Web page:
UAW autoworkers officially ratified new contract, union says
The United Auto Workers union (UAW) announced on Tuesday (December 15) that its members officially ratified a new four-year labor contract with General Motors. The new contract is effective January 1.
The contract, which was reached in November, includes a 3% pay raise for workers by 2021, annual profit sharing of up to $8,500, and the continuation of the company’s $60 billion investment in U.S. plants.
In addition, the contract creates a new health care co-op, provides lump-sum payments of up to $11,000 for temporary workers who convert to permanent employee status, and a $9,000 bonus for production workers. It also includes a framework for negotiations on electronic vehicles and constituent parts.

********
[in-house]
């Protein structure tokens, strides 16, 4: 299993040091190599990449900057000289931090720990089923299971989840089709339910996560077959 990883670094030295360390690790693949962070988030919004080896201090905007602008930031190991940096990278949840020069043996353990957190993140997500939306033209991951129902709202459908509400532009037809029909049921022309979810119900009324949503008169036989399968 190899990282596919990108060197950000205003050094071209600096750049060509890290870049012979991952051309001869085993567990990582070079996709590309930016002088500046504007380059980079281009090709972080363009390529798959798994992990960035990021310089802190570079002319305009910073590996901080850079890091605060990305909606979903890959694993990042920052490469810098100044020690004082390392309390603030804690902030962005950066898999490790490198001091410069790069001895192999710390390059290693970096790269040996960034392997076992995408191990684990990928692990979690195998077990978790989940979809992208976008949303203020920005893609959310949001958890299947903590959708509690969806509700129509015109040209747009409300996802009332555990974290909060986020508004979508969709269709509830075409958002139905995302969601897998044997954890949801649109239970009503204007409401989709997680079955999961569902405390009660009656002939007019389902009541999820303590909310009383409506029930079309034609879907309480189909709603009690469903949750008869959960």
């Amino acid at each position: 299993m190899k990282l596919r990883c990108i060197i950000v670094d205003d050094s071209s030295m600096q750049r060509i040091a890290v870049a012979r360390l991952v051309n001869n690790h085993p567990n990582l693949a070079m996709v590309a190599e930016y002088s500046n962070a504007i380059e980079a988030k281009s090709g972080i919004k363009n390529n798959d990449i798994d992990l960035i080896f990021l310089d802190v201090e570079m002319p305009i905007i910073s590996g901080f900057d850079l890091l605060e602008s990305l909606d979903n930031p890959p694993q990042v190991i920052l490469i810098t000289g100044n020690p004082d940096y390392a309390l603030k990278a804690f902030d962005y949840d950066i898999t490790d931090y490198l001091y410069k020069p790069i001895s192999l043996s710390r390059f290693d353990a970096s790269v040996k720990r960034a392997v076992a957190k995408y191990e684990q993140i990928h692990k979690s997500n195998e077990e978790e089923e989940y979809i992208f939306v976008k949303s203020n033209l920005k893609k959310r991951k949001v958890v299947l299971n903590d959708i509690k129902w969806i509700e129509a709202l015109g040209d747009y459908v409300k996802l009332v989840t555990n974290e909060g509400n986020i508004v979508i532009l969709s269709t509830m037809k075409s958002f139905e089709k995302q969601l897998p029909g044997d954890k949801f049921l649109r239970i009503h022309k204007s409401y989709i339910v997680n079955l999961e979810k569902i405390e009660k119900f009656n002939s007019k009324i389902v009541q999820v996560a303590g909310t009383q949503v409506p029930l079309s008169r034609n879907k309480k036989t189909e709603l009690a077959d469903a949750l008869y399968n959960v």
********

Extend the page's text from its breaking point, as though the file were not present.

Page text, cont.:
UAW President Gary Jones said in a statement that the ratification of the contract marks “historic and permanent changes” for GM workers.
“We are not done yet. We continue to work on the path forward to realize a fair wage for our nearly 6,000 temporary employees and the over 45,000 new members we recruited in the last four years,” he said.
The agreement marks the conclusion of a long and difficult process for workers, many of whom had gone on strike back in September in an effort to secure better wages and benefits. The strike resulted in the loss of over $3 billion in revenue for GM.
The UAW leadership is also in talks with Ford Motor Company and Fiat Chrysler Automobiles about reaching similar agreements.